Your Industry  

SJP criticism and Woodford's woes: week in news

SJP criticism and Woodford's woes: week in news

Teachers may have gone on holiday but the financial services industry kept on turning.

Here is everything you need to know about the week in news.

1) Way of St James

Article continues after advert

It has been another week in the headlines for the company that was number one on Financial Adviser's 2016 Top 100 Financial Adviser lisy.

Consumer campaign group Which claimed to have uncovered transparency failings at St James’s Place.

An undercover investigation by Which – involving 12 meetings with advisers from SJP – also found potential customers were being misled about the nature of the service on offer.

SJP has pointed out how satisfied its clients are with the service provided by their advisers.

2) Just about managing

The Financial Conduct Authority is obviously under the impression advisers don’t have much on their plates at the moment.

This week it published draft rules on how they will have to comply with the senior managers regime.

Under the regime, anyone who holds a senior management function at an advice firm will need to be approved by the FCA and every senior manager will need to fill out a statement of responsibilities explaining what they are responsible for.

The regime sets out a series of “prescribed responsibilities” which firms will need to give their senior managers, but these will not apply to some firms – including sole traders of firms – and larger firms will have more responsibilities.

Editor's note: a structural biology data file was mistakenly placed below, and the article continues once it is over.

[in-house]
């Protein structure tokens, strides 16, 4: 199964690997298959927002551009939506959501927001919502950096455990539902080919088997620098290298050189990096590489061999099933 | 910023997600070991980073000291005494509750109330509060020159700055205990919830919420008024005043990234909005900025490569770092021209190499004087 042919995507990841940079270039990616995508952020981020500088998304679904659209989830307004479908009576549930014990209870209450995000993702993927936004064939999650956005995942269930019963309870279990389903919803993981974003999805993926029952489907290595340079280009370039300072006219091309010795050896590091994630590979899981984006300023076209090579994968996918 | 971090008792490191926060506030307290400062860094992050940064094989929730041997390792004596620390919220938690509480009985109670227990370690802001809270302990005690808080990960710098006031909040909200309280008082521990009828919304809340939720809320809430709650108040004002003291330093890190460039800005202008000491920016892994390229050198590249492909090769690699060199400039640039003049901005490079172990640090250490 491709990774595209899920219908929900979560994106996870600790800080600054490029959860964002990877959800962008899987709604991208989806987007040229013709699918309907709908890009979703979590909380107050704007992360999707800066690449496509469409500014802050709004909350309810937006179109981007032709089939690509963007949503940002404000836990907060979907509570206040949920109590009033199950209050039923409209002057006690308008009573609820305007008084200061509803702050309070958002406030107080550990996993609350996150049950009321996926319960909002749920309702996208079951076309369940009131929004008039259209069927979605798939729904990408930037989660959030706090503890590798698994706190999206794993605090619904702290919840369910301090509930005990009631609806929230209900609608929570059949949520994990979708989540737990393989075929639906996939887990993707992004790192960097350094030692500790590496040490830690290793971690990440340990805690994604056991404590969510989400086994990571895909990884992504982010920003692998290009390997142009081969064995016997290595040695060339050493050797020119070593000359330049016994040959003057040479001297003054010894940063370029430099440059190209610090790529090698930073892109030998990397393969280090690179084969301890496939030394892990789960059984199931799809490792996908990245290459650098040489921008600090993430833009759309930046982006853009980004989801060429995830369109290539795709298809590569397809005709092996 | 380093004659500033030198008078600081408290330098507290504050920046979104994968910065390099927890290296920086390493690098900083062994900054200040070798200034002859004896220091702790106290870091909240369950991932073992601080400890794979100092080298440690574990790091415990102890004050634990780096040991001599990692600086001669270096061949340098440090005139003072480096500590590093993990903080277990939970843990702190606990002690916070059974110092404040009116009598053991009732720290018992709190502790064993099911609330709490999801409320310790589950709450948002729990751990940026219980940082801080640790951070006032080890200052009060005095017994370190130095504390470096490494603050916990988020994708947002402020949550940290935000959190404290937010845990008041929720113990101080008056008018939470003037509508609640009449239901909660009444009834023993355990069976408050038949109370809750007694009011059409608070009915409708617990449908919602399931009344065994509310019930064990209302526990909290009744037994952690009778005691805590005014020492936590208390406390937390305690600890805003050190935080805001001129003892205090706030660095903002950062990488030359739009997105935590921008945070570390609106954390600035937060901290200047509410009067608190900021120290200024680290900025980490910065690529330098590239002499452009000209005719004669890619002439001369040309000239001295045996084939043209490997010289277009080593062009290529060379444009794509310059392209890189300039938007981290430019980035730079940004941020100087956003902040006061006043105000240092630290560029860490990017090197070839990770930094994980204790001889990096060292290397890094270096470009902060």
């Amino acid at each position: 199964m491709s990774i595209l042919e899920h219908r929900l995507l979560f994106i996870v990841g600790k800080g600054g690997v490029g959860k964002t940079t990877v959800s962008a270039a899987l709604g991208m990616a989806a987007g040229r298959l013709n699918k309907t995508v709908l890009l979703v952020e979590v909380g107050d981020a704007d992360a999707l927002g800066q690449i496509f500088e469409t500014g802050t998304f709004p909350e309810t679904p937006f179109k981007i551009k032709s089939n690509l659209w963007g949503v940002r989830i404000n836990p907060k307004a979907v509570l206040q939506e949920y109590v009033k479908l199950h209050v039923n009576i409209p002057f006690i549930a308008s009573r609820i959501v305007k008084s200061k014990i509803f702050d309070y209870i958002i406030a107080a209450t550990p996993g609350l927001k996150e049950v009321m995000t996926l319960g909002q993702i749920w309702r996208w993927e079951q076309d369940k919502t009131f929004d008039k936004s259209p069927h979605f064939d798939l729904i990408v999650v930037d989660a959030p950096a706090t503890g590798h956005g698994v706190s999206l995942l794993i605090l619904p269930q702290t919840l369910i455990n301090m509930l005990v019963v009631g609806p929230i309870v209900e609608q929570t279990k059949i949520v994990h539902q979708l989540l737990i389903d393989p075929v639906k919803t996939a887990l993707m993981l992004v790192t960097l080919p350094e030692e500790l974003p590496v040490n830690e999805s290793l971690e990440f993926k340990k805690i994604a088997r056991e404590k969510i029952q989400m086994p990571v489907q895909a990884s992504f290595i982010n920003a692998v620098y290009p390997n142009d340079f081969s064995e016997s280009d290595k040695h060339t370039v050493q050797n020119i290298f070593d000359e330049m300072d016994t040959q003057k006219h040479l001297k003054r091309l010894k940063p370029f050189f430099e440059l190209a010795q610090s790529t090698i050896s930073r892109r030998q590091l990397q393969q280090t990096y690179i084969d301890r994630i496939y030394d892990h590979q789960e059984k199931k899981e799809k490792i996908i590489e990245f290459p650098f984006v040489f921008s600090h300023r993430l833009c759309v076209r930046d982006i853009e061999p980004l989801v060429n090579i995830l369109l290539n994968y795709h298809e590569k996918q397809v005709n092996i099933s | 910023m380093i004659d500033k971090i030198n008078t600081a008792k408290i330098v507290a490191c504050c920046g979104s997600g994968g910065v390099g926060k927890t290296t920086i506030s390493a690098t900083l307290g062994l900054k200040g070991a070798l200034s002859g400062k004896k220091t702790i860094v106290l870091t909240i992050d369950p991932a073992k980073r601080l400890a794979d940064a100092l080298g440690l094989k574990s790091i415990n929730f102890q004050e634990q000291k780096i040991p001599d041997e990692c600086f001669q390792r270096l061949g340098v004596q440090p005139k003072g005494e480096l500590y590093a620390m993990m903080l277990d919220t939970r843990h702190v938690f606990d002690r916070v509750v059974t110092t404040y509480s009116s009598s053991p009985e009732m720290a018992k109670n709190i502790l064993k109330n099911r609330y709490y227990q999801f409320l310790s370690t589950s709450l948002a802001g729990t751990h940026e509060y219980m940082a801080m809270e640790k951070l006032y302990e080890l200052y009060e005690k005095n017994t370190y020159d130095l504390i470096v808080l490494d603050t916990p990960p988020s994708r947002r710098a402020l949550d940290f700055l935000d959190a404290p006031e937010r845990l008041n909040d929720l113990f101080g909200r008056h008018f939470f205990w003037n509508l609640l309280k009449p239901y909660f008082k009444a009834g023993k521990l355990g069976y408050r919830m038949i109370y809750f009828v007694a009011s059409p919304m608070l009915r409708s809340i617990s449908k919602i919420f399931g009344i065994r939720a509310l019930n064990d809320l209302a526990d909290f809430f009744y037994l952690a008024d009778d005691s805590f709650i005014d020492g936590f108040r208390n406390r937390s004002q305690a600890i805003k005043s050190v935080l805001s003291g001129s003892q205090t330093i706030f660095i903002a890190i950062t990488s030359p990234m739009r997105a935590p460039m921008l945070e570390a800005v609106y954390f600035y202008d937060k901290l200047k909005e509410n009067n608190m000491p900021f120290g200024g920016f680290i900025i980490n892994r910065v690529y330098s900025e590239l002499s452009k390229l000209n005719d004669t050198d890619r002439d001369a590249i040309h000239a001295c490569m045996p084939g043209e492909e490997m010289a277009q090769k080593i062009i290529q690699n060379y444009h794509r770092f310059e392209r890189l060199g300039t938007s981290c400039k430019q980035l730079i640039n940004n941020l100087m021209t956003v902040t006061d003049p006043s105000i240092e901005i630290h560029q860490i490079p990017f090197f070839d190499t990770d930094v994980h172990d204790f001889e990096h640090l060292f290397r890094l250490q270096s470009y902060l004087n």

The roll-out of the regime to the entire financial services industry will cost all firms at least £547m, the FCA has said.

3) Woodford hit by Astra

If you thought you were having a bad week, spare a thought for Neil Woodford.

He suffered a collection of set-backs this week culminating in the share price of AstraZeneca tumbling 16 per cent after it was revealed the trial of a cancer fighting drug called Mystic had not achieved its stated aim.

Astra is the largest holding in the £10bn CF Woodford Equity Income fund, making up 8 per cent, or £800m of the total.

Meanwhile another Woodford top 10 holding Provident Financial announced a 45 per cent drop in annual profits earlier this week, and the shares of another significant Woodford position, retailer Next, dropped from £4.96 to £3.92 earlier this week – and haven’t really recovered.

It is a tough life being a star fund manager.

4) IFA fought the law and the law won

An independent financial adviser who forged investment documentation relating to his clients was convicted earlier this week.

Martin Rigney invested his clients into a high-risk, unregulated collective investment scheme at a time when most of them were elderly and this type of investment was not suitable for them.

Rigney forged documents by either signing signatures himself or photocopying the genuine signature of the client.

Derbyshire Police’s investigation of Mr Rigney – an adviser who had worked in the industry for more than 20 years - began when a complaint was made to West Yorkshire Police in June 2012 by the son of a couple of his clients.